Making the Shift to Intelligence-Led Corrections
By Dr. Kelli Frakes, Program Director, Homeland Security at American Military University
Since September 11, 2001, there has been a need to utilize multiple means for gaining intelligence across the United States. Federal agencies that were once reluctant to share information are now working more closely together. State and local agencies are also taking on more responsibility for information gathering.
The Growth of Intelligence-Led Policing
One method that has been utilized by law enforcement agencies is intelligence-led policing (ILP), which includes gathering, analyzing, and disseminating information. ILP incorporates traditional police work by focusing on criminal intelligence in order to direct police activity and strategic operations. ILP has many applications, not only in the fight against terrorism, but also in overall crime prevention.
Focus on Intelligence-Based Practices in Corrections
The focus of ILP has been on local, state, and federal law enforcement agencies with little incorporation of correctional facilities’ knowledge and practices. There is a wealth of information within the correctional system—including probation and parole—yet intelligence-led practices remain limited in corrections and often overlooked by the law enforcement community.
[Related Article: Why Partnering with the Department of Corrections is Vital to Public Safety]
While research indicates that incarceration does not lead to radicalization, correctional facilities potentially have information that may assist law enforcement agenices in thwarting a potential attack or solving and preventing crime.
While some correctional officers have been contributing information to gang task forces for decades, others feel that information obtained inside a correctional facility should only be used within the institution. Often this attitude of not sharing information has been the result of correctional administrators not understanding the impact the information could have on an investigation or how assembling the information could fit into a larger puzzle.
Additionally, law enforcement agencies may not fully understand the wealth of information that corrections may possess. In addition to monitoring calls, mail, and email, correctional facilities also log visitors. Community corrections officers have access to employment records, residences, and friends and family that could prove very useful in an investigation. Much of this information cannot be obtained by law enforcement through other sources and it can be accessed without a warrant.
The Need for Enhanced Training
Within federal prisons and some state correctional facilities, full-time and part-time officers are being assigned to intelligence and investigative units. However, the majority of facilities do not train correctional officers how to collect information due to a lack of funding and resources. When information is collected, it is usually the result of an internal investigation into a prison incident such as a fight.
While many correctional facilities are not likely to hire a dedicated intelligence analyst, administrators can still develop methods to analyze information and share it with outside agencies. Success stories such as the participation of corrections in the Regional Information Sharing System (RISS) and Maryland’s High Intensity Drug Trafficking Areas Program (MD HIDTA) can serve as models. Correctional facilities must work to leverage the ILP philosphy to collect, analyze, and share information within and outside the institution.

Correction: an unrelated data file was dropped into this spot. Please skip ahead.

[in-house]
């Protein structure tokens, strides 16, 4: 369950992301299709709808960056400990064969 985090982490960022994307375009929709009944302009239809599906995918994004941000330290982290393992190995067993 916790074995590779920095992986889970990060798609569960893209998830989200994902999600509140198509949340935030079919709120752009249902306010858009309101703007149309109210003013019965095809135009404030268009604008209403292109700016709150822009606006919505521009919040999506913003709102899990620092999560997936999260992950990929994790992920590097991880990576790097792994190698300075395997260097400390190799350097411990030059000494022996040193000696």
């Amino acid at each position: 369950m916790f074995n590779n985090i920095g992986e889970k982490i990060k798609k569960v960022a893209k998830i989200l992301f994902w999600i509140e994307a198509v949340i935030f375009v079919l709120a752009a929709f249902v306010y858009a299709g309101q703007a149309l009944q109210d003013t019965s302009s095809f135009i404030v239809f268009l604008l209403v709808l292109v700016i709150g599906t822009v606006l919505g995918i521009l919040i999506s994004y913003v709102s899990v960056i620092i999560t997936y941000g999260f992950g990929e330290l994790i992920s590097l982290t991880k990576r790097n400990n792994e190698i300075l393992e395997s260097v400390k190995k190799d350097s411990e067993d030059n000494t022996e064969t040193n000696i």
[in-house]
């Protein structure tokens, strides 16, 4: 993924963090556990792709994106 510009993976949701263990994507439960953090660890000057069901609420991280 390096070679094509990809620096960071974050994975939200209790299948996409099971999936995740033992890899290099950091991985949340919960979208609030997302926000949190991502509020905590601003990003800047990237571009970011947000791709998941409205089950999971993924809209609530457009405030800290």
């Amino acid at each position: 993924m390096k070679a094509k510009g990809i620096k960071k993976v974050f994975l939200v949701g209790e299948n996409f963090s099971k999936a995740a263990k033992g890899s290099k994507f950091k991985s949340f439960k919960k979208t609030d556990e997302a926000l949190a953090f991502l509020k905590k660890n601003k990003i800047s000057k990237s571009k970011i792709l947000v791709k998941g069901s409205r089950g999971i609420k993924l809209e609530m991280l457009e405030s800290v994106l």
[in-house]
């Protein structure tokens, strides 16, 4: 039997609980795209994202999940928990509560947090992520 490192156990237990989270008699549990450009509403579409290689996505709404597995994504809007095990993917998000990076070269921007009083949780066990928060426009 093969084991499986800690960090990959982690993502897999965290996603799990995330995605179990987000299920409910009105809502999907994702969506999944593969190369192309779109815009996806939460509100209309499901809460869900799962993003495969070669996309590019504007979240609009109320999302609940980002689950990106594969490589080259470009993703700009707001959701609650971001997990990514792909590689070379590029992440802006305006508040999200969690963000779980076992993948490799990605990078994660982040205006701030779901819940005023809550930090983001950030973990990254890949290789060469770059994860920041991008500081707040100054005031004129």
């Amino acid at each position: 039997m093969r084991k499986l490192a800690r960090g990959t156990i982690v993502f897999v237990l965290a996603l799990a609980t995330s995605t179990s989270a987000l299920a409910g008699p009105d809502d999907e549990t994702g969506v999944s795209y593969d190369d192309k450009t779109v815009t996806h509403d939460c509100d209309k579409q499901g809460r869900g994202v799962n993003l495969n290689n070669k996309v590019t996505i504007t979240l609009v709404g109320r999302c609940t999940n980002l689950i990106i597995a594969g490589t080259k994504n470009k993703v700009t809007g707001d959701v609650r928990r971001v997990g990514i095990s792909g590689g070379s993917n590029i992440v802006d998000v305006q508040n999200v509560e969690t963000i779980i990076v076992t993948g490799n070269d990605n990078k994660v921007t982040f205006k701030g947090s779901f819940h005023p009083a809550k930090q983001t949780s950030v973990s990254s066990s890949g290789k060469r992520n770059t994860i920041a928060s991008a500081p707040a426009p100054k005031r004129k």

Keys to Success
Similar to ILP, success of intelligence-led corrections will depend on several factors. Correctional facilities must be willing to not only embrace the philosophy, but also establish processes and tools to properly implement the strategy as well as measure effectiveness. It is not enough for correctional officers to collect information; policies and procedures are needed to ensure such information is analyzed and then disseminated properly.
Formal processes should include the way information is collected and where and how it is stored. While small law enforcement agencies have been found to use informal dissemination processes as part of ILP, correctional administrators should consider a formal plan about how to share information with other agencies.
A further examination is needed regarding the application of intelligence-led corrections. Such research should focus on determining what factors contribute to differences in effectiveness of information-gathering strategies. Research should also focus on what methods, if any, correctional institutions use to analyze the information they obtain. Lastly, it is important to determine the best methods and processes for sharing information with outside law enforcement agencies since dissemination is critical to the success of this intelligence-based philosophy.
About the Author: Kelli Frakes, Ph.D. is an Associate Professor and the Program Director for Homeland Security at American Military University. Previously, Kelli managed several research projects focusing on issues pertaining to first responders funded by the Department of Homeland Security and the National Institute of Justice. Prior to academia, she worked in law enforcement and was the youngest person promoted to the rank of sergeant in her agency at the age of 24. You may contact her at KFrakes@apus.edu.